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Parenchyma (pale grey) in a plant stem, with scattered veins (darker red)

Parenchyma (/pəˈrɛŋkɪmə/)[1][2] is the bulk of a substance. In animals, a parenchyma comprises the functional parts of an organ and in plants parenchyma is the ground tissue of nonwoody structures.


The term "parenchyma" is New Latin from word Greek παρέγχυμα parenchyma, "visceral flesh" from παρεγχεῖν parenkhein, "to pour in" from παρα- para-, "beside", ἐν en-, "in" and χεῖν khein, "to pour".[3]

Originally, Erasistratus and other anatomists used it to refer to certain human tissues.[4] Later, it was also applied to some plant tissues by Nehemiah Grew.[5]

In animals[edit]

The parenchyma is the functional parts of an organ in the body. This is in contrast to the stroma, which refers to the structural tissue of organs, namely, the connective tissues.

The brain parenchyma refers to the functional tissue in the brain that is made up of the two types of brain cell, neurons and glial cells.[6] Damage or trauma to the brain parenchyma often results in a loss of cognitive ability or even death.

Lung parenchyma is the substance of the lung outside of the circulation system that is involved with gas exchange and includes the alveoli and respiratory bronchioles.[7]

In cancer, the parenchyma refers to "The portion of a tissue that lies outside the circulatory system and is often responsible for carrying out the specialized functions of the tissue".[8]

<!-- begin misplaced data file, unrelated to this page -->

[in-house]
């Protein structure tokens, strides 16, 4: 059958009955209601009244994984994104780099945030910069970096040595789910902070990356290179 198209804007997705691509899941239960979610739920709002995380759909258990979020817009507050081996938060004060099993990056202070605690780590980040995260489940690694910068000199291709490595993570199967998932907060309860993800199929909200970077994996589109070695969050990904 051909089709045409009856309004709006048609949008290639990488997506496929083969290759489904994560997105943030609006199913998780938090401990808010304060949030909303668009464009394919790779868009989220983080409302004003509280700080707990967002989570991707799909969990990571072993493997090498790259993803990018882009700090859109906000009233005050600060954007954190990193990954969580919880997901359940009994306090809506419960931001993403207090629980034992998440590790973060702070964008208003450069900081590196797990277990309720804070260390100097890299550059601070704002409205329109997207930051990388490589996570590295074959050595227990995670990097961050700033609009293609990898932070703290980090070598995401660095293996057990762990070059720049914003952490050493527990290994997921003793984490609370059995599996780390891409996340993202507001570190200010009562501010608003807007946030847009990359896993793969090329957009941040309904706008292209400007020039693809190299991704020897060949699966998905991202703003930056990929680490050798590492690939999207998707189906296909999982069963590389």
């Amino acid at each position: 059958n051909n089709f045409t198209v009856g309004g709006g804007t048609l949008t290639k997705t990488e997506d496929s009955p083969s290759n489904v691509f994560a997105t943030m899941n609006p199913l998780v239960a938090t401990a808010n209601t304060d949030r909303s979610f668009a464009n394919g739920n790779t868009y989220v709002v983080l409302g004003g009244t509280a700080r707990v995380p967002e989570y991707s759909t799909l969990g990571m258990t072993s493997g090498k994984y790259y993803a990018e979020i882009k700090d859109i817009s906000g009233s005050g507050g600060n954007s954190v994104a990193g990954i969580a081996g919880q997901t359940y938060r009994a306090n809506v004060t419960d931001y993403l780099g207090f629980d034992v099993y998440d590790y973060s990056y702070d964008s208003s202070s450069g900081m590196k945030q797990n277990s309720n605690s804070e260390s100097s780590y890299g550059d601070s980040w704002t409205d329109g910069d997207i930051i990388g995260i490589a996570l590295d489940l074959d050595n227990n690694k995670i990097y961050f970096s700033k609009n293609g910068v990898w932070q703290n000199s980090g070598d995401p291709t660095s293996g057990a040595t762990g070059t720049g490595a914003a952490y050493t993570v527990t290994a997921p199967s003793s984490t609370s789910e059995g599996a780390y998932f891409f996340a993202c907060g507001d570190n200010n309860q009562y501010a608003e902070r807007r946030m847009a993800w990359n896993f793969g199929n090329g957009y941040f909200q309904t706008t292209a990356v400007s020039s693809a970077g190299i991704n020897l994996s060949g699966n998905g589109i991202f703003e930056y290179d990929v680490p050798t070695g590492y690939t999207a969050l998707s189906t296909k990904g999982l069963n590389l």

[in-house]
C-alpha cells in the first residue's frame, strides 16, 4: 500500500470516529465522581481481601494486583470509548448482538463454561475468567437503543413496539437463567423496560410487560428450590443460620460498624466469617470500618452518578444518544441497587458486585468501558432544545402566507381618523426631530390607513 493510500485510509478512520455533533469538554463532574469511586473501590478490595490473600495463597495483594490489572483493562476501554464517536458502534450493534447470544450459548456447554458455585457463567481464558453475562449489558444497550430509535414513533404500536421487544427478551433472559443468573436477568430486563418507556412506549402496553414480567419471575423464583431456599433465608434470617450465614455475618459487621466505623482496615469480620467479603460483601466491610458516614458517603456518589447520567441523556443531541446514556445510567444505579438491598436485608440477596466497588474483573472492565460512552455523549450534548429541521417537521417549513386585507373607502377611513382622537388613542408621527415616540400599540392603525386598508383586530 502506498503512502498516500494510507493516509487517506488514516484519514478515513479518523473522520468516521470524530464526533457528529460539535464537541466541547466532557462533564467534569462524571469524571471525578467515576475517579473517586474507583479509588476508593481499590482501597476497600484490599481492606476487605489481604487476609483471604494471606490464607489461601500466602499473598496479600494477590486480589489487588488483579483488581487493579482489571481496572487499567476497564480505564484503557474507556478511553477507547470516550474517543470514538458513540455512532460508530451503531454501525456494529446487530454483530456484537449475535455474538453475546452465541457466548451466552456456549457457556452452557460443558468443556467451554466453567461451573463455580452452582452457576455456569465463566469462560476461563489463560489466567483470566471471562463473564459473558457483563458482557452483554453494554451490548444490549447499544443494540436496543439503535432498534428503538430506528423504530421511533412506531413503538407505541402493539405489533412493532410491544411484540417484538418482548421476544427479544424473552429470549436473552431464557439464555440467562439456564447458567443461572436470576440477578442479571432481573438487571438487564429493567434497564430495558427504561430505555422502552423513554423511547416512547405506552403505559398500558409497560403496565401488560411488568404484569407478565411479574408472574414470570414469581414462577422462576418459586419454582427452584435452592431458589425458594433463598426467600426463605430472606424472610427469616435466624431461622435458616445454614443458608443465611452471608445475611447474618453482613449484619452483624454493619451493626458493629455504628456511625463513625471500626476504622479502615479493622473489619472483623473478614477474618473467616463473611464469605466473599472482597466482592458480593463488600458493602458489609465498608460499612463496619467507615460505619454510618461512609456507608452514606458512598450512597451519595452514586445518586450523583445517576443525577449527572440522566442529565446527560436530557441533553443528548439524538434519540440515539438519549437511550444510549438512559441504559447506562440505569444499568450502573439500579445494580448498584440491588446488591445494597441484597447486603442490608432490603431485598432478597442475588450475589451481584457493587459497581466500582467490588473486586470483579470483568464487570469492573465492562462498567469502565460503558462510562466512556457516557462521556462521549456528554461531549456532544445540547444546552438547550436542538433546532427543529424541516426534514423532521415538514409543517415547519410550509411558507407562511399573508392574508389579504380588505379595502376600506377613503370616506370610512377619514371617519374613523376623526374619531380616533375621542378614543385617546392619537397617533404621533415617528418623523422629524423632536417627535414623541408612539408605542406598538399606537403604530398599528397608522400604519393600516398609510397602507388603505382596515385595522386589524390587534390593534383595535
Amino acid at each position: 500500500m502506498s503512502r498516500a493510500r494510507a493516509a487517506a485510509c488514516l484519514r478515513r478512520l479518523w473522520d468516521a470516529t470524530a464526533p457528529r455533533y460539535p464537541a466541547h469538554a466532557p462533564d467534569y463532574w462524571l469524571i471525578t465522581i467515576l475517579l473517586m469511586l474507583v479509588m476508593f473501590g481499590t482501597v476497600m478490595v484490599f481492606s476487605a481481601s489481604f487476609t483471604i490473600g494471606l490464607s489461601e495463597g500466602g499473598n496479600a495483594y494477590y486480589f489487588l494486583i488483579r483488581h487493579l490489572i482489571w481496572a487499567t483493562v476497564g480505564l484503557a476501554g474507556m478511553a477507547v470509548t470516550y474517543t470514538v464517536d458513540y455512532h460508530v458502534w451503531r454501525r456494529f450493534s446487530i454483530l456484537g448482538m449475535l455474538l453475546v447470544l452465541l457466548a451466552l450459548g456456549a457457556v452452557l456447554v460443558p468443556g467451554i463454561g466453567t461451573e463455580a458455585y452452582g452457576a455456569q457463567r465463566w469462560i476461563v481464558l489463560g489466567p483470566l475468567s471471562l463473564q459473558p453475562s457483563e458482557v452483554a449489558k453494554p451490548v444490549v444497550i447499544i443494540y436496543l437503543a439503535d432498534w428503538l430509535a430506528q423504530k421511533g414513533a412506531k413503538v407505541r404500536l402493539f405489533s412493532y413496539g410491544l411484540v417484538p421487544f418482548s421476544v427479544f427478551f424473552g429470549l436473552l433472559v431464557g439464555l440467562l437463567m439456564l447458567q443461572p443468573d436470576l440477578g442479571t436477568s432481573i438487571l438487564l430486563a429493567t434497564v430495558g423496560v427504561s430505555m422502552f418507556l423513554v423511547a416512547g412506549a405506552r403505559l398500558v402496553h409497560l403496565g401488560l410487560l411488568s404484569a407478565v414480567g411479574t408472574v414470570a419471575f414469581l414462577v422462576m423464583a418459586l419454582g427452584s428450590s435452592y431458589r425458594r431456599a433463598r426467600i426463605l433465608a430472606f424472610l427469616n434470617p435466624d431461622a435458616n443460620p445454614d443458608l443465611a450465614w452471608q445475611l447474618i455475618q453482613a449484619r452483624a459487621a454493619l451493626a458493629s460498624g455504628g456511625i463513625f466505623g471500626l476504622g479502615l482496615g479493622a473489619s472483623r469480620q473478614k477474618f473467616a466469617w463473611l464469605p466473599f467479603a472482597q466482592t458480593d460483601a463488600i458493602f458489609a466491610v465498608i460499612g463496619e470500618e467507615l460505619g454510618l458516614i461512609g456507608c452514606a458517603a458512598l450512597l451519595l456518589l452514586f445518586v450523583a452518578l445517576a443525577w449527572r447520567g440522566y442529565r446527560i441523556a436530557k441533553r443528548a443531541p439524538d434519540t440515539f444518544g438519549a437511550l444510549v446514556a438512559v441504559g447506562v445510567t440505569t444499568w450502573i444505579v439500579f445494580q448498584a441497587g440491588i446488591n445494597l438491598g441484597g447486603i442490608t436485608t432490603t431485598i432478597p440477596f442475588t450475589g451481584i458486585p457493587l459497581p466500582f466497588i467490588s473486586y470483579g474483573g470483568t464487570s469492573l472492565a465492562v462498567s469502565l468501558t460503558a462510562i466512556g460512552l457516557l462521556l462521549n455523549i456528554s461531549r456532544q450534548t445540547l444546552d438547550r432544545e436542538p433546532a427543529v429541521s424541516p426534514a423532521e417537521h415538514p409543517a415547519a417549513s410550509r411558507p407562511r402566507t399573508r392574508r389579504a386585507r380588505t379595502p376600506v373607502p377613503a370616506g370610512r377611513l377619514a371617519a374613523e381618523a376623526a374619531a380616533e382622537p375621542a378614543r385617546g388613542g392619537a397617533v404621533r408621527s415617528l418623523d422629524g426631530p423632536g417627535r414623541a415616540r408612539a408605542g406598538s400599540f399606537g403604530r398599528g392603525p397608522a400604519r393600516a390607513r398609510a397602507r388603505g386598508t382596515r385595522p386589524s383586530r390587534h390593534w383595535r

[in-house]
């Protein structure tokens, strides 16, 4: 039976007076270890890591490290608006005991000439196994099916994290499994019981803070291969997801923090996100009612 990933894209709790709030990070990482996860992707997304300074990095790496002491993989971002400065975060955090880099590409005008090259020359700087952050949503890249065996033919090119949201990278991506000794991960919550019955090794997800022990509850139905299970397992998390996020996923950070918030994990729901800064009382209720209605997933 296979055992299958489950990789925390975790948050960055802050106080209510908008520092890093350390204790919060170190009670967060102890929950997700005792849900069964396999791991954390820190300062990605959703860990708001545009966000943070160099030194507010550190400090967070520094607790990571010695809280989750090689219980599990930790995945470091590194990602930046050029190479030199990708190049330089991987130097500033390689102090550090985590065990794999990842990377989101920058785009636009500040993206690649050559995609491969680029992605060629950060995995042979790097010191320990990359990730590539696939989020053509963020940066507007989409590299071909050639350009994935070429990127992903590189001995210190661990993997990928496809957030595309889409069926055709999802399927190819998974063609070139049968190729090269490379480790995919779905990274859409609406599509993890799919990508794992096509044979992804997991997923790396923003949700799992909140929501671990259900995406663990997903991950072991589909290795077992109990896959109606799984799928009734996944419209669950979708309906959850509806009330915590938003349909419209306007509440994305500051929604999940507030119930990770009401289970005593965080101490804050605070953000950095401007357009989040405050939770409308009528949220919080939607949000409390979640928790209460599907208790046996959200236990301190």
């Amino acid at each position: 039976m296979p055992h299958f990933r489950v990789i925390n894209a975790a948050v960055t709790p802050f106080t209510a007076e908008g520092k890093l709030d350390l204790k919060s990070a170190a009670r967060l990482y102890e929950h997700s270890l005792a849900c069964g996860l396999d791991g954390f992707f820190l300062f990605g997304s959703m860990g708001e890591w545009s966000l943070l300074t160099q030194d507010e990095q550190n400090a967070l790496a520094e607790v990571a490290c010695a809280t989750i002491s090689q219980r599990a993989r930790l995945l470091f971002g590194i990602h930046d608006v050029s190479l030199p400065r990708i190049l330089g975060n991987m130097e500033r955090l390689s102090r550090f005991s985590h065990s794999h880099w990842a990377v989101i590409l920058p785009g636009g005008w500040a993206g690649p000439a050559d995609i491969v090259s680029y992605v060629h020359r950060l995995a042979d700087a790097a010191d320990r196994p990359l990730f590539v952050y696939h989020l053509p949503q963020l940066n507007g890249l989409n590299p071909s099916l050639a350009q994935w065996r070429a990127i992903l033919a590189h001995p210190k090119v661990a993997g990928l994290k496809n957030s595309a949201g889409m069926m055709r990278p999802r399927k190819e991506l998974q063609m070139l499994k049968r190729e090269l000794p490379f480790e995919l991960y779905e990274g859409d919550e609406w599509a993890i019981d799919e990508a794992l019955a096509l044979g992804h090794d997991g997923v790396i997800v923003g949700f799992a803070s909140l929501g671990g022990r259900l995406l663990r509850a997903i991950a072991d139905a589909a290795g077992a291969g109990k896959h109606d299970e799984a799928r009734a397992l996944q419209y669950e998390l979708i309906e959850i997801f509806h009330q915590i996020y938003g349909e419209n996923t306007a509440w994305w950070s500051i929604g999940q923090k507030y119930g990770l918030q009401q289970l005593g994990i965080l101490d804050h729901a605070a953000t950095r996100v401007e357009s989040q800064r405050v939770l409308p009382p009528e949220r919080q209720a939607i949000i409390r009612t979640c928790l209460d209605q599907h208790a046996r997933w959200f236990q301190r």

In plants[edit]

In plants, "parenchyma" is one of the three main types of ground tissue, and the most common. It can be distinguished through their thin cell wall as compared to other cells. Parenchyma cells make up the bulk of the soft parts of plants, including the insides of leaves, flowers and fruits (but not the epidermis or veins of these structures).[9]


  1. ^ "Parenchyma". Merriam-Webster Dictionary. Retrieved 2017-06-08.
  2. ^ "Parenchyma". Oxford Dictionaries. Oxford University Press. Retrieved 2017-06-08.
  3. ^ LeMone, Priscilla; Burke, Karen; Dwyer, Trudy; Levett-Jones, Tracy; Moxham, Lorna; Reid-Searl, Kerry; Berry, Kamaree; Carville, Keryln; Hales, Majella; Knox, Nicole; Luxford, Yoni; Raymond, Debra (2013). "Parenchyma". Medical-Surgical Nursing. Pearson Australia. p. G–18. ISBN 978-1-4860-1440-8.
  4. ^ Virchow, R.L.K. (1863). Cellular pathology as based upon physiological and pathological histology [...] by Rudolf Virchow. Translated from the 2d ed. of the original by Frank Chance. With notes and numerous emendations, principally from MS. notes of the author. 1–562. [Cf. p. 339.] link.
  5. ^ Gager, C. S. 1915. The ballot for names for the exterior of the laboratory building, Brooklyn Botanic Garden. Rec. Brooklyn Bot. Gard. IV, p. 105–123. link.
  6. ^
  7. ^ "Lung parenchyma". Retrieved 9 February 2016.
  8. ^ Weinberg (2014). The Biology of Cancer.[page needed]
  9. ^ "Parenchyma". Retrieved 30 December 2014.

External links[edit]

  • The dictionary definition of parenchyma at Wiktionary